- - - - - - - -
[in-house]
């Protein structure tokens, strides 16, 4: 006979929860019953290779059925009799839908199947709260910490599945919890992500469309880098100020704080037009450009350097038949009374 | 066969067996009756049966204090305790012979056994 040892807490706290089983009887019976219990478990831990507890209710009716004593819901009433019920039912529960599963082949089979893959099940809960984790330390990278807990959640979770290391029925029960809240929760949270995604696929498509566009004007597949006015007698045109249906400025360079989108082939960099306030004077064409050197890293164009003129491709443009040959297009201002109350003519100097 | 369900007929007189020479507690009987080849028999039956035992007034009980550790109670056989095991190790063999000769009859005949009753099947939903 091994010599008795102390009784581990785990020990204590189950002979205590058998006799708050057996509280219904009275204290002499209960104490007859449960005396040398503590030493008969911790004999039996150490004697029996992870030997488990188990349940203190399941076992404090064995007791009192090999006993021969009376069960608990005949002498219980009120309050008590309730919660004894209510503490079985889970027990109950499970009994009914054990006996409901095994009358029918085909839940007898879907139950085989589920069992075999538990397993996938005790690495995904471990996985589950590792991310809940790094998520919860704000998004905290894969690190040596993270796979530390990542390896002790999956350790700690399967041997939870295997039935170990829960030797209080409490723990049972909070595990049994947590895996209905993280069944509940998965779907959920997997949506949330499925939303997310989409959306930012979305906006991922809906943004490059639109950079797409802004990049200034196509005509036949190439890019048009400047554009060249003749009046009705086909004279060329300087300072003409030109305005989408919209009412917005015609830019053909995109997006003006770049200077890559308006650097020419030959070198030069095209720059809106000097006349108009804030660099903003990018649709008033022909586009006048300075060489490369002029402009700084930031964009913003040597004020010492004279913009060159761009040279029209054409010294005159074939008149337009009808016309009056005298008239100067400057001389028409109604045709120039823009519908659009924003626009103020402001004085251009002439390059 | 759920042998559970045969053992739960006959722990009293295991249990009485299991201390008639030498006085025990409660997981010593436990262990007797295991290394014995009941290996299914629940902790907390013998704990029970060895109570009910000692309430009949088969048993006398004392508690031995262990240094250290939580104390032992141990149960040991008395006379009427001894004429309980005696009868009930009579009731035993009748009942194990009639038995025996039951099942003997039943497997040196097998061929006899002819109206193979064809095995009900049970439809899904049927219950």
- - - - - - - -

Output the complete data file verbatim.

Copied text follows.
[in-house]
């Protein structure tokens, strides 16, 4: 006979929860019953290779059925009799839908199947709260910490599945919890992500469309880098100020704080037009450009350097038949009374 | 066969067996009756049966204090305790012979056994 040892807490706290089983009887019976219990478990831990507890209710009716004593819901009433019920039912529960599963082949089979893959099940809960984790330390990278807990959640979770290391029925029960809240929760949270995604696929498509566009004007597949006015007698045109249906400025360079989108082939960099306030004077064409050197890293164009003129491709443009040959297009201002109350003519100097 | 369900007929007189020479507690009987080849028999039956035992007034009980550790109670056989095991190790063999000769009859005949009753099947939903 091994010599008795102390009784581990785990020990204590189950002979205590058998006799708050057996509280219904009275204290002499209960104490007859449960005396040398503590030493008969911790004999039996150490004697029996992870030997488990188990349940203190399941076992404090064995007791009192090999006993021969009376069960608990005949002498219980009120309050008590309730919660004894209510503490079985889970027990109950499970009994009914054990006996409901095994009358029918085909839940007898879907139950085989589920069992075999538990397993996938005790690495995904471990996985589950590792991310809940790094998520919860704000998004905290894969690190040596993270796979530390990542390896002790999956350790700690399967041997939870295997039935170990829960030797209080409490723990049972909070595990049994947590895996209905993280069944509940998965779907959920997997949506949330499925939303997310989409959306930012979305906006991922809906943004490059639109950079797409802004990049200034196509005509036949190439890019048009400047554009060249003749009046009705086909004279060329300087300072003409030109305005989408919209009412917005015609830019053909995109997006003006770049200077890559308006650097020419030959070198030069095209720059809106000097006349108009804030660099903003990018649709008033022909586009006048300075060489490369002029402009700084930031964009913003040597004020010492004279913009060159761009040279029209054409010294005159074939008149337009009808016309009056005298008239100067400057001389028409109604045709120039823009519908659009924003626009103020402001004085251009002439390059 | 759920042998559970045969053992739960006959722990009293295991249990009485299991201390008639030498006085025990409660997981010593436990262990007797295991290394014995009941290996299914629940902790907390013998704990029970060895109570009910000692309430009949088969048993006398004392508690031995262990240094250290939580104390032992141990149960040991008395006379009427001894004429309980005696009868009930009579009731035993009748009942194990009639038995025996039951099942003997039943497997040196097998061929006899002819109206193979064809095995009900049970439809899904049927219950």